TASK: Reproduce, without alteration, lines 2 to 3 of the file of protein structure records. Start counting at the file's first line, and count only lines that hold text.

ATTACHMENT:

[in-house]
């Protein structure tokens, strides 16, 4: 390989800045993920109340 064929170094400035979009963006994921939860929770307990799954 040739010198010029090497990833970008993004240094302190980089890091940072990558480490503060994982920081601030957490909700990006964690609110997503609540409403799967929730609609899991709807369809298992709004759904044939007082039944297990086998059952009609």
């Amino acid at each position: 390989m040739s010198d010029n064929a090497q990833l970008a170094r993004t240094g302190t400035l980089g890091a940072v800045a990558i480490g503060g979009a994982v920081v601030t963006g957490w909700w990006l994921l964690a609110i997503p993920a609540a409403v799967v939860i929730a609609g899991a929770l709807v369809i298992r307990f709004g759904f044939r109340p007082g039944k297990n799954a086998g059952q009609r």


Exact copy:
């Protein structure tokens, strides 16, 4: 390989800045993920109340 064929170094400035979009963006994921939860929770307990799954 040739010198010029090497990833970008993004240094302190980089890091940072990558480490503060994982920081601030957490909700990006964690609110997503609540409403799967929730609609899991709807369809298992709004759904044939007082039944297990086998059952009609």
């Amino acid at each position: 390989m040739s010198d010029n064929a090497q990833l970008a170094r993004t240094g302190t400035l980089g890091a940072v800045a990558i480490g503060g979009a994982v920081v601030t963006g957490w909700w990006l994921l964690a609110i997503p993920a609540a409403v799967v939860i929730a609609g899991a929770l709807v369809i298992r307990f709004g759904f044939r109340p007082g039944k297990n799954a086998g059952q009609r």